Hey ghost hunters I got a place in washington called The Pittock manchon (Reminder, NOT WASHINGTON DC)
Pittock Mansion (3229 NW Pittock Drive, Portland, OR)
Historic Pittock Mansion is a 16,000 square foot building that overlooks Portland. Local craftsmen built it almost entirely of materials made from regional sources. Architect Edward T. Foulkes designed it. Perhaps because he had never designed such a large home before, Foulkes was not a prisoner of standard design. His plans incorporated an interesting mix of square stone walls, with a circular interior. Rooms were built off of a central grand staircase like spokes from a wheel.
The house incorporated many of the most modern features. There was a dumbwaiter to raise food to the upstairs bedrooms. The house was designed so that morning airflow acted to cool the house without fans in the summer. Instead of bells to call servants from anywhere in the house, the Pittock's had an internal phone system installed. A central vacuum system ran throughout the house. According to legend the vacuum was so powerful that if it were used when the windows were closed the air pressure change would be so strong that windows would implode. There were some homey touches.
Georgiana Pittock made use of her frugal pioneer upbringing in the house. For many years she had saved the silver foil that her tea had come wrapped in. When the house was built, she had the foil used to paper the vaulted ceiling of the entryway of the house. The house was really the culmination of the life and work of the Pittocks.
The Pittocks stood apart from many of their peers in a time when most of the rising rich of the Pacific Northwest were what I have come to call visionary-despots. I do not mean any disrespect to these people, or those who admire their accomplishments. Without the dedication and work and yes, the vision of progress they had, we would not have the benefits we enjoy today. At the same time, the men and women who undertook the development of the Pacific Northwest could be short sighted and ruthless in accomplishing their goals. They were in part a product of their time, which was much different than the times we live in today.
Henry Pittock was instrumental in brining modernization to many industries in the Pacific Northwest. He helped found the Mazamas climbing club and was part of the first expedition to climb Mt. Hood. He frequently led the rose parade. The house was not completed until they had been married 58 years. After the sandstone mansion was completed, the Pittocks and some of their descendents moved in together. Georgiana lived in the house for four years, until her death in 1918. Henry survived her by one year and died in 1919. The house was purchased by the City of Portland in 1964 and restored with public and donated funds and labor.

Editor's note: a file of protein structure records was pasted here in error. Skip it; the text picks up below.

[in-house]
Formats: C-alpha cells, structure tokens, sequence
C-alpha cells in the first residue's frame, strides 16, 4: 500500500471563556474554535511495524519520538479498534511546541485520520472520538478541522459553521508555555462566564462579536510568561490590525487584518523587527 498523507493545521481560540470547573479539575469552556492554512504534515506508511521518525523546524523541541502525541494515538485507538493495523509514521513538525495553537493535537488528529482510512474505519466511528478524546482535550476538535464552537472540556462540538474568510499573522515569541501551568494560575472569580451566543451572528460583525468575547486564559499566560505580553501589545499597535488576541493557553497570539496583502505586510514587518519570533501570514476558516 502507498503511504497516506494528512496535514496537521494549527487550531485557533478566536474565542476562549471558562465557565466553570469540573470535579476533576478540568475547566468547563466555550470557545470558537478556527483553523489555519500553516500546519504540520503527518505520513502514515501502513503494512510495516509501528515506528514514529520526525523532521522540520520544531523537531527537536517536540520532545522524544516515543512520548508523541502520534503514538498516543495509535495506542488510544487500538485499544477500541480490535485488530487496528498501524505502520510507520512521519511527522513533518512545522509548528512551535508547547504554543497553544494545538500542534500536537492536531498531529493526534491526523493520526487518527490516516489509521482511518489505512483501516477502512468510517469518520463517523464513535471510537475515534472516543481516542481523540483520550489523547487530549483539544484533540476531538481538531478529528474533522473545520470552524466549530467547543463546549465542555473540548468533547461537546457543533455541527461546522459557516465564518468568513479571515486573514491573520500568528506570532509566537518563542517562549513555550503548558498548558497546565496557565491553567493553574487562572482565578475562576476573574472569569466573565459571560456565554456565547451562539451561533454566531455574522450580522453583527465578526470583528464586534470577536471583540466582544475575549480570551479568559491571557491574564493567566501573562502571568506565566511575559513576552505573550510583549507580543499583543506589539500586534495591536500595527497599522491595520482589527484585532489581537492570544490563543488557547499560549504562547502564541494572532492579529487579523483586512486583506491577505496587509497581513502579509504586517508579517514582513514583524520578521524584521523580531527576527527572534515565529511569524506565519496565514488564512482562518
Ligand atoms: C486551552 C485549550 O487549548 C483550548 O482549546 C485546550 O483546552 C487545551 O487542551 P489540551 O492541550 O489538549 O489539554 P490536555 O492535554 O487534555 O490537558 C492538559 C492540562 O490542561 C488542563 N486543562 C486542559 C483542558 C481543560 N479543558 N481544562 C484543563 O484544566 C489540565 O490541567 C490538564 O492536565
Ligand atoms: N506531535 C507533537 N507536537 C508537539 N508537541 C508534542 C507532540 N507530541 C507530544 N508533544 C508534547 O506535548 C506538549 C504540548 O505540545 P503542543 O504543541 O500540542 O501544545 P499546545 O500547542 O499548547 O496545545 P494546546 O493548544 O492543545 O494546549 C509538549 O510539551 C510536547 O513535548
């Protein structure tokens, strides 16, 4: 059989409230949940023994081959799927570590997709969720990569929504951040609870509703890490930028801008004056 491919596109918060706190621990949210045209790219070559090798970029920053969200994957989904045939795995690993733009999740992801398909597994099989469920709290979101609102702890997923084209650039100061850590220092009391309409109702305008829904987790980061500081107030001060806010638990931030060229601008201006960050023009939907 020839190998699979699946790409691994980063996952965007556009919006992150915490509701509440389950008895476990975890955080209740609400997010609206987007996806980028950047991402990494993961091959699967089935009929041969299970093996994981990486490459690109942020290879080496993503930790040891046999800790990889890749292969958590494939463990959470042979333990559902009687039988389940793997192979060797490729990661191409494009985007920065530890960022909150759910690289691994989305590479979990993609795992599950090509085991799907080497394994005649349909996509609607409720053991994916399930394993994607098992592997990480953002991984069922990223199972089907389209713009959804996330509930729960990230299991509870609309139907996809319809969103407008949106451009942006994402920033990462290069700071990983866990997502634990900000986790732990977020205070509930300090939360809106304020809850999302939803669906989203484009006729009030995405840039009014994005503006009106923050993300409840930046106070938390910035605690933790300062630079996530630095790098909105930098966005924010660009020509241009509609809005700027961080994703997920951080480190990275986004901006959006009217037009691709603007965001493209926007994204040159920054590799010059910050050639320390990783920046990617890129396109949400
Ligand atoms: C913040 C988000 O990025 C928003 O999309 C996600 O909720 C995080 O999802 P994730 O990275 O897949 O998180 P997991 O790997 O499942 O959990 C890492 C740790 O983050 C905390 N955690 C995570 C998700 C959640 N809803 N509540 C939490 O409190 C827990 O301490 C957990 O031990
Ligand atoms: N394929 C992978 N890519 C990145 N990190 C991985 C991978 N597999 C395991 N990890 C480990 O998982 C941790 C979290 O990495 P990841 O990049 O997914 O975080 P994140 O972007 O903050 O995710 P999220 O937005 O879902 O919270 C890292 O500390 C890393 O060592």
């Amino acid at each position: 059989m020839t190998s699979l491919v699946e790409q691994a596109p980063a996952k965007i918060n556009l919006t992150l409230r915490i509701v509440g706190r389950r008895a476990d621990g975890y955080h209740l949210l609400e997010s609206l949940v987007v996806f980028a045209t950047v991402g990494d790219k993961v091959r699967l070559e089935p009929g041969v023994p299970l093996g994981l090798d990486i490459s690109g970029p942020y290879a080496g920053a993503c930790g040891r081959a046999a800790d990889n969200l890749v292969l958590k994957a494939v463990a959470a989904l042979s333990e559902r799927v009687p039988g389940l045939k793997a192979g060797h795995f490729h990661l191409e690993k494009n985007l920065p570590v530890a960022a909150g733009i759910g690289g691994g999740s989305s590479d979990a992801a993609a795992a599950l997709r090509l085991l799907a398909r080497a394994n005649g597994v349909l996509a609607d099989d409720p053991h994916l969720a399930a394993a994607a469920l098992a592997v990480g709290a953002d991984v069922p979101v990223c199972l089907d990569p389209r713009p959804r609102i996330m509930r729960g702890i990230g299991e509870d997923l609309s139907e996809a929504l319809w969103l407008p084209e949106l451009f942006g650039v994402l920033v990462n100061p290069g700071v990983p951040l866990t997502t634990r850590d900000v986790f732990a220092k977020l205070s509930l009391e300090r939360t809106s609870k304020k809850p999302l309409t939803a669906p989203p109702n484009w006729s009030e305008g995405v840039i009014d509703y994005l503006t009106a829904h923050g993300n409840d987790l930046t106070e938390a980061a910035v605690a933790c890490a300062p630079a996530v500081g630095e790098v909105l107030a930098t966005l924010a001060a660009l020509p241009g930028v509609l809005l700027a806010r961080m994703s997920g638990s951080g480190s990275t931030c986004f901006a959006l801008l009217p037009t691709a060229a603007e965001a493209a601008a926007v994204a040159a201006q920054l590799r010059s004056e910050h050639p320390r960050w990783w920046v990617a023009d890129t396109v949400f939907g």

Since the house has opened to the public in 1965 there have been some stories of strange happenings throughout the mansion. A boyhood picture of Henry Pittock seems to move from place to place. It is usually kept on a bedroom mantle, but will move to different locations only minutes after it was last seen. The tour guides can be reticent about these happenings. One did admit that one morning she entered the mansion and saw a figure standing in one of the ground floor rooms as she turned on the lights only to find it was a new mannequin display. Perhaps that is why they are hesitant to talk about their own experiences.
Visitors have come forward with their own stories. Some visitors have reported the strong smell of roses, when there were none in the house. This was Georgiana's favorite flower. Other people have reported the sound of heavy boots walking in or out of the rear entrance. A woman was looking at the picture displays in the basement level when she felt something. She turned around and saw the figure of an elderly woman, standing next to her. The woman vanished, before her eyes.
A group of native Hawaiians had taken the tour and as they left one of the youths remarked; "My uncle is a shaman in Hawaii and he says that he can feel the spirits of the Pittocks here, and they are very happy."
When I visited the mansion in the summer of 1998 I took a chance and asked one of the museum staff if the ghosts were acting up lately.
I was told, "It's strange that you asked. One of the windows overlooking the front entrance shut and latched on it's own earlier this morning."
When I took the tour I examined the window. It is situated on the first landing of the staircase on the main hall. It is a heavy glass pane that could have blown closed on it's own, but not likely. The latch is the kind that takes a human hand to lift and turn to close. I do not see how it could have latched on it's own. It was a hot summer day. Perhaps someone besides the staff felt that the air coming in was too warm and decided to close the window.
1 reply to this topic
Posted 09 January 2008 - 07:19 AM
Hey sean, I have a thread here for the Pittock... http://www.paranormalsoup.com/forums/index...Pittock+Mansion